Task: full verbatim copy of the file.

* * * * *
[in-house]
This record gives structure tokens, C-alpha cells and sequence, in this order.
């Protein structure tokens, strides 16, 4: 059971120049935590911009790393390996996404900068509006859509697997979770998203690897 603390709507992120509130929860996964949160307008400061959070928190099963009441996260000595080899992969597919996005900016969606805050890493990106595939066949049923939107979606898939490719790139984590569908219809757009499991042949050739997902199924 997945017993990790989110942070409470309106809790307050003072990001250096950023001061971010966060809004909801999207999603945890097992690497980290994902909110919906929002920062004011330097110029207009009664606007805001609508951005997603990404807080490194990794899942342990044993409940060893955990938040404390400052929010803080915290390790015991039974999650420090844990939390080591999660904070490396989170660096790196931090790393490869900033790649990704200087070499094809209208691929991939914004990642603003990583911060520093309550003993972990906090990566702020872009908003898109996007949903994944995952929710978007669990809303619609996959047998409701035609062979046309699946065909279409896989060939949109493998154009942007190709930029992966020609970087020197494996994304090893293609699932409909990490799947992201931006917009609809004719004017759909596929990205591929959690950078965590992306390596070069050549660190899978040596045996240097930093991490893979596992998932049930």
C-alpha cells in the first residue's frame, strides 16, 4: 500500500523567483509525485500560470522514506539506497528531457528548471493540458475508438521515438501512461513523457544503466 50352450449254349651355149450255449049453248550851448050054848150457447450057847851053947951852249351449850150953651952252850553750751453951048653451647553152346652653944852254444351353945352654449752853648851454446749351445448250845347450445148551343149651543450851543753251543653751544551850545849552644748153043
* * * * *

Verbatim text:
[in-house]
This record gives structure tokens, C-alpha cells and sequence, in this order.
């Protein structure tokens, strides 16, 4: 059971120049935590911009790393390996996404900068509006859509697997979770998203690897 603390709507992120509130929860996964949160307008400061959070928190099963009441996260000595080899992969597919996005900016969606805050890493990106595939066949049923939107979606898939490719790139984590569908219809757009499991042949050739997902199924 997945017993990790989110942070409470309106809790307050003072990001250096950023001061971010966060809004909801999207999603945890097992690497980290994902909110919906929002920062004011330097110029207009009664606007805001609508951005997603990404807080490194990794899942342990044993409940060893955990938040404390400052929010803080915290390790015991039974999650420090844990939390080591999660904070490396989170660096790196931090790393490869900033790649990704200087070499094809209208691929991939914004990642603003990583911060520093309550003993972990906090990566702020872009908003898109996007949903994944995952929710978007669990809303619609996959047998409701035609062979046309699946065909279409896989060939949109493998154009942007190709930029992966020609970087020197494996994304090893293609699932409909990490799947992201931006917009609809004719004017759909596929990205591929959690950078965590992306390596070069050549660190899978040596045996240097930093991490893979596992998932049930």
C-alpha cells in the first residue's frame, strides 16, 4: 500500500523567483509525485500560470522514506539506497528531457528548471493540458475508438521515438501512461513523457544503466 50352450449254349651355149450255449049453248550851448050054848150457447450057847851053947951852249351449850150953651952252850553750751453951048653451647553152346652653944852254444351353945352654449752853648851454446749351445448250845347450445148551343149651543450851543753251543653751544551850545849552644748153043